Two mortarium fabrics which are related in source area, general appearance, and probably overlapping in date, are included under this umbrella. Our sample of GLG OX differs somewhat from the standard CNG OX fabric, but vessels not included in the collection, one of which was examined in thin section, are virtually identical to CNG OX although still having the calcareous clay associated with GLG OX. It is likely that they are products of two different workshops active in the same area.
Our samples are typically dull pink or pink-brown (5YR 6/4-7/4, 7.5YR 7/4), often with slightly paler surfaces. Hartley (pers comm) notes two different colour variants, one which is pink-brown, as our samples, and a second which is a brown-cream. It is hard, slightly powdery to the touch and has a smooth fracture through which coarse inclusions protrude. Concentric scoring is visible on the interior from the trituration grits, but the flange is never deliberately gritted, nor scored, and can be very smooth.The vessels belong to a restricted form (eg Hartley 1991a,TC 8–18, figs 78–80), which is never stamped.
The clay matrix is usually fine, clean and micaceous, containing primarily gold mica. In the fresh fracture a sparse scatter of quite coarse ill-sorted inclusions, measuring between c 1.0–2.5mm, is visible: quartz (sometimes angular), angular feldspar (sometimes decomposed), frequently rounded and both light-coloured and redder rock fragments, and fewer accessory minerals, rarely to 1.0mm, can all be identified. Of these inclusions, feldspar and light-coloured rocks are the most distinctive. Silt-sized iron-rich inclusions are also present. Trituration grits present on the lower part of the vessel bottom are well sorted (to 4.5mm) and, like the break, varying in composition, consisting of common quartz and feldspar (sometimes decomposed) and sparse rocks. Large (c 1.0mm) flakes of gold mica are often visible on the interior surface.
This sample comprises a clay matrix with low birefringence, containing common flakes of mica, up to 0.06mm, and sparse subangular grains of quartz silt. Sparse subangular granitic rock fragments up to 1.5mm, consisting of quartz and feldspar with or without biotite and disaggregated monomineralic grains of these minerals, are the main aplastic components.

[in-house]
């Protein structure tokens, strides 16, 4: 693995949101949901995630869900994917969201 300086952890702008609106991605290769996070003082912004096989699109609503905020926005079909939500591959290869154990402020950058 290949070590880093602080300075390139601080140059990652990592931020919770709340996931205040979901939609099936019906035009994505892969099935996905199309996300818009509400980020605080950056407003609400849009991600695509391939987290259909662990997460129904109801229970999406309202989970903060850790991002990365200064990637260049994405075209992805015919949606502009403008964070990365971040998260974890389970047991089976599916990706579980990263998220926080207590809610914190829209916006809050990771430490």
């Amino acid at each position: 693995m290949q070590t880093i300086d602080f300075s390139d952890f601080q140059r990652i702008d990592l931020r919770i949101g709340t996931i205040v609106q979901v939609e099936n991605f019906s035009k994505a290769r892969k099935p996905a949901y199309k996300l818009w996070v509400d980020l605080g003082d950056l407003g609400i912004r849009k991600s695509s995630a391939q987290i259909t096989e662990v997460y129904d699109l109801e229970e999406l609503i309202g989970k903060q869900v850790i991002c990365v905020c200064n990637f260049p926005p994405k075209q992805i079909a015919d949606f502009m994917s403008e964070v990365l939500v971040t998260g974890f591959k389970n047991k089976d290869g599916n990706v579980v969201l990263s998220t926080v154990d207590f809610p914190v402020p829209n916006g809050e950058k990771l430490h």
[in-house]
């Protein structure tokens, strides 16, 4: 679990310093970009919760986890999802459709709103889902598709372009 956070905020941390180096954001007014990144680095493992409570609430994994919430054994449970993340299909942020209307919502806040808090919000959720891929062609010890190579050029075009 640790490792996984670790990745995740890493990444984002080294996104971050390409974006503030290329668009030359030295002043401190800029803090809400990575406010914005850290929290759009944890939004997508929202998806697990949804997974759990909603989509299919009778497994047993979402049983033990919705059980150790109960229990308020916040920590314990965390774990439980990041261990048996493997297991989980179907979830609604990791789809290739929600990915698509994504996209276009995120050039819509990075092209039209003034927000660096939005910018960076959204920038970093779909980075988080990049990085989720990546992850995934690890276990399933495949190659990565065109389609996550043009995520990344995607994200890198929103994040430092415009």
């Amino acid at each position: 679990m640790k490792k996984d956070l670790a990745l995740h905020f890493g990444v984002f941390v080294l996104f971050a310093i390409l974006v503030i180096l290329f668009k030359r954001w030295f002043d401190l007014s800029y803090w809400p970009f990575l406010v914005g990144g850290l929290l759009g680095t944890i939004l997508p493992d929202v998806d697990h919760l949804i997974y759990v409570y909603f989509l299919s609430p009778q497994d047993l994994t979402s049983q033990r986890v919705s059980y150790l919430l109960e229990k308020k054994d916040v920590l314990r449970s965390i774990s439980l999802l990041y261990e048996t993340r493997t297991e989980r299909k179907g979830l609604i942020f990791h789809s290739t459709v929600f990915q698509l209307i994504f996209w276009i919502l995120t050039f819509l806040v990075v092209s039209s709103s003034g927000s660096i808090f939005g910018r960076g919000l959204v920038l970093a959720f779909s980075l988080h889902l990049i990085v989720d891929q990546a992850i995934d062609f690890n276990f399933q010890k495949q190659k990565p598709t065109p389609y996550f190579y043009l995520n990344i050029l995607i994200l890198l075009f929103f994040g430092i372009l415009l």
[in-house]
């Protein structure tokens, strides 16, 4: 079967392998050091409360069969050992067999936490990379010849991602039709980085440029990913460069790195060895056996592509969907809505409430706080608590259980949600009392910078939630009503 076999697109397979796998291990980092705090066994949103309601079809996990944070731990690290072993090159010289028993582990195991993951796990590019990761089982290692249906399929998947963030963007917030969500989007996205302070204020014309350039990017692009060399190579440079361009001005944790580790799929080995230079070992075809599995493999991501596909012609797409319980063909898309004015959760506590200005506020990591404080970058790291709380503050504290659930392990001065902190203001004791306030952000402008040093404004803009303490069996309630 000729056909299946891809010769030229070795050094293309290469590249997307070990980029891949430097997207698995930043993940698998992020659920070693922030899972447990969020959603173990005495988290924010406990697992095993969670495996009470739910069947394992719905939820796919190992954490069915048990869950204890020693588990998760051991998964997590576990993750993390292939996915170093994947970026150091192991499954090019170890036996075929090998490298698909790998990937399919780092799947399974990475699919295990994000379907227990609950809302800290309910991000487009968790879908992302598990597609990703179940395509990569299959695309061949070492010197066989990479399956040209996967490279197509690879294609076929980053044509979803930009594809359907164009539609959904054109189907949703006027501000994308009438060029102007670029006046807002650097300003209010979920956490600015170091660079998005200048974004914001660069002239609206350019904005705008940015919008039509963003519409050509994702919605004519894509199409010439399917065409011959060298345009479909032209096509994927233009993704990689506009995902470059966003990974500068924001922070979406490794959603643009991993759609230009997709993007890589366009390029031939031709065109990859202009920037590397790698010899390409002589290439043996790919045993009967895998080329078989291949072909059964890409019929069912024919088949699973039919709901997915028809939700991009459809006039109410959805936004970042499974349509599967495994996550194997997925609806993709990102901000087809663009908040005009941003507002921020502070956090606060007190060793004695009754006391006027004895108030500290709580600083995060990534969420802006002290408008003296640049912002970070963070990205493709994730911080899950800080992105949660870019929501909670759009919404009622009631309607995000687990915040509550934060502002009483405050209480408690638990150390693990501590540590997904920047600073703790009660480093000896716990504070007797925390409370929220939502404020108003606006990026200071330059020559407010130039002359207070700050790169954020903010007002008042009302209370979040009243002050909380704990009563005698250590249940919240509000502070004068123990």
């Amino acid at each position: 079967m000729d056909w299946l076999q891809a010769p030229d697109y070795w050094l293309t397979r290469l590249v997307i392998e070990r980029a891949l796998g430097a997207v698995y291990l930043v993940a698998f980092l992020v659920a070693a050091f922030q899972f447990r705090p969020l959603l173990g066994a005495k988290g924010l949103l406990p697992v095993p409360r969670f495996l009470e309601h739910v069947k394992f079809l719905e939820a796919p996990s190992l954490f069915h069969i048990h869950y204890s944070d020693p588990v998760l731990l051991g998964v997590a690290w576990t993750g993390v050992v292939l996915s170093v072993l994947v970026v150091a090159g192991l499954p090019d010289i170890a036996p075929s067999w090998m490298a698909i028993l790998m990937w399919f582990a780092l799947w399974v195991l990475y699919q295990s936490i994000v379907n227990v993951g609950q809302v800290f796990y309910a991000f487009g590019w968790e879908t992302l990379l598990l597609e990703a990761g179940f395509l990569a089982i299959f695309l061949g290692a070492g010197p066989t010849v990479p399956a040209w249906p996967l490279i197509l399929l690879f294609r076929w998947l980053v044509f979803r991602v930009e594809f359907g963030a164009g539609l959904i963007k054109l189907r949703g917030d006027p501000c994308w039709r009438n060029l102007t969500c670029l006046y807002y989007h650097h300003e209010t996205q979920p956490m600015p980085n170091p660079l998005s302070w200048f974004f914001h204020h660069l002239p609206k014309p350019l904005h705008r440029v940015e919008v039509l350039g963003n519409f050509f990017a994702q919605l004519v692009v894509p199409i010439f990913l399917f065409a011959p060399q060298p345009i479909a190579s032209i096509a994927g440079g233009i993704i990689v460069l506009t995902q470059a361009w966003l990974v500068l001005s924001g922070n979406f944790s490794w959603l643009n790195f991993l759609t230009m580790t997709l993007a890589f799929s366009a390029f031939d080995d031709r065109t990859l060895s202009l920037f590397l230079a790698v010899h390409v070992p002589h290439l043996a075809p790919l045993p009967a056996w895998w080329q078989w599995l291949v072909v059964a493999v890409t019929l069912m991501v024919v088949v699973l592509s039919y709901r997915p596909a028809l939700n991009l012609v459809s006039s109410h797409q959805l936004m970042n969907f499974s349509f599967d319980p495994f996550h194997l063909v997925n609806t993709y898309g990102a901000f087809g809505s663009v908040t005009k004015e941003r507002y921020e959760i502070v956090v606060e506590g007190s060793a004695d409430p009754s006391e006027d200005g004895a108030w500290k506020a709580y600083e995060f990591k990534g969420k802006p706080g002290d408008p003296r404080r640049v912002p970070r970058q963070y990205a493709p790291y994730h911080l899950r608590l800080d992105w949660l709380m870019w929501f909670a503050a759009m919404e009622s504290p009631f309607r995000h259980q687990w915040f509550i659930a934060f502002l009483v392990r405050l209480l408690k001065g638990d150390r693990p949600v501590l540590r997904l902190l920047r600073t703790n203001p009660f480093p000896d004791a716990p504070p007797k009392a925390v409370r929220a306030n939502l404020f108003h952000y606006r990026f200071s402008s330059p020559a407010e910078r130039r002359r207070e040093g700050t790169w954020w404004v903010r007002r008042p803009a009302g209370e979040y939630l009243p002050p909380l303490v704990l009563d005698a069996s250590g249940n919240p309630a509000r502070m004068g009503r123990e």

The petrology of this fabric conforms with the Massif Central region, and this has been proposed as a likely source area on petrological grounds (Williams 1993, 425). Tyers (1996, 130–1) has compared the British fabric with one from Vienne, an area of pottery production, and has suggested that the Vienne/Lyon area could be the source, which would be in keeping with the petrological evidence.
Bath Archaeological Trust; Museum of London
Roman Baths Museum, Bath; Royal Albert Memorial Museum, Exeter; City Museum and Art Gallery, Gloucester; Museum of London
Davies, B J, Richardson, B, & Tomber, R S, 1994 The archaeology of Roman London 5. A dated corpus of early Roman pottery from the City of London, CBA Res Rep 98
Hartley, K F, 1985a The mortaria, in Kingsholm. Excavations at Kingsholm Close and other sites with a discussion of the archaeology of the area (H R Hurst), Gloucester Archaeol Rep 1, 55–93
Hartley, K F, 1991a Mortaria, in Roman finds from Exeter (N Holbrook & P T Bidwell), Exeter Archaeol Rep 4, 189–215
Hartley, K F, 1993b Mortaria [from the fortress], in Report on the excavations at Usk 1965–1976. The Roman pottery (ed W H Manning), 68–72
Tyers, P A, 1996 Roman pottery in Britain
Williams, D F, 1993 The petrology of mortarium fabrics 5, 6, 11 and 13, in Report on the excavations at Usk 1965–1976. The Roman pottery (ed W H Manning), 424–5